Deontological Restrictions and the Good/Bad Asymmetry

in Journal of Moral Philosophy
Restricted Access
Get Access to Full Text
Rent on DeepDyve

Have an Access Token?



Enter your access token to activate and access content online.

Please login and go to your personal user account to enter your access token.



Help

Have Institutional Access?



Access content through your institution. Any other coaching guidance?



Connect

Abstract

I argue that a defense of deontological restrictions need not resort to what I call the 'Good/Bad asymmetry', according to which it is morally more important to avoid harming others than to prevent just such harm. I replace this paradoxical asymmetry with two non-paradoxical (if also non-obvious) ones. These are the following: (a) We ought to treat an act of preventing harm to persons precisely as such (as a harm prevention), rather than as the causing of a benefit; but we ought to treat an act that causes harm precisely as such (as a harm causing), rather than as the prevention of a benefit. (b) It is morally more important not to cause harm than to cause benefit. I show how we can use those asymmetries, together with certain other assumptions, to defend restrictions. I also offer a partial defense of the first of the two asymmetries.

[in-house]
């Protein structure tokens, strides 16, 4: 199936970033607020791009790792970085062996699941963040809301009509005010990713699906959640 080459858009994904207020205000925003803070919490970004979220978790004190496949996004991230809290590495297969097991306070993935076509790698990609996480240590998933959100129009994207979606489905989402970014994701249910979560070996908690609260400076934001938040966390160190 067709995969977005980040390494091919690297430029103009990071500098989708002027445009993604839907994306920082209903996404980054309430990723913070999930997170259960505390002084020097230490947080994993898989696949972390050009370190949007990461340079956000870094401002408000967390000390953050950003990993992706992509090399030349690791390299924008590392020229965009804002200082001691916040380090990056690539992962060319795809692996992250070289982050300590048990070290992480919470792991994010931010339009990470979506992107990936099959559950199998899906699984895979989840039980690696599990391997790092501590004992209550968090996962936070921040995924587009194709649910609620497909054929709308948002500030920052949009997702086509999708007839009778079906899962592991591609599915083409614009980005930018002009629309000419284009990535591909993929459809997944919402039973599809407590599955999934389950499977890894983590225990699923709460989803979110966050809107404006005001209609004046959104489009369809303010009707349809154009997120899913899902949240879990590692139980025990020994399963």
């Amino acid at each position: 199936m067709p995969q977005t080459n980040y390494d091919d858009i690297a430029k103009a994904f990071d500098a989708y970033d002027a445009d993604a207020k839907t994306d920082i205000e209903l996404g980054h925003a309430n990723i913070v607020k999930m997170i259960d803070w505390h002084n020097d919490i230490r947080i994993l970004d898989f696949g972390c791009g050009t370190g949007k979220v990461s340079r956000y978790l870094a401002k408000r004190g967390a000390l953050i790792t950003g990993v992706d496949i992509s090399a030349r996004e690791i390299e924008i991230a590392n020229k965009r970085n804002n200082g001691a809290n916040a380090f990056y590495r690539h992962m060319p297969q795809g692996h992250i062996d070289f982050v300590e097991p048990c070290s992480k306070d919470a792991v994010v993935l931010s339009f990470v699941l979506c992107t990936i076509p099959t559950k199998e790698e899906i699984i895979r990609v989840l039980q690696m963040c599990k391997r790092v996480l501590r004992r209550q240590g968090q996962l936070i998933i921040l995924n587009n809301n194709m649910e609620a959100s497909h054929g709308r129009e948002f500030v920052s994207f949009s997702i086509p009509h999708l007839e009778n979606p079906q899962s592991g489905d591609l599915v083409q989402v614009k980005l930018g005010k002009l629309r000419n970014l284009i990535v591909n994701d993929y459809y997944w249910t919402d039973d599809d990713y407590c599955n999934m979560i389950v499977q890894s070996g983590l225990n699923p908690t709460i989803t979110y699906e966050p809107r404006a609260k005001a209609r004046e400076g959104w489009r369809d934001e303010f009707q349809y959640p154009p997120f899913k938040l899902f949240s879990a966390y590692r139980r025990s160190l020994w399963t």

Deontological Restrictions and the Good/Bad Asymmetry

in Journal of Moral Philosophy

Sections

Index Card

Content Metrics

Content Metrics

All Time Past Year Past 30 Days
Abstract Views 6 6 5
Full Text Views 4 4 4
PDF Downloads 2 2 2
EPUB Downloads 0 0 0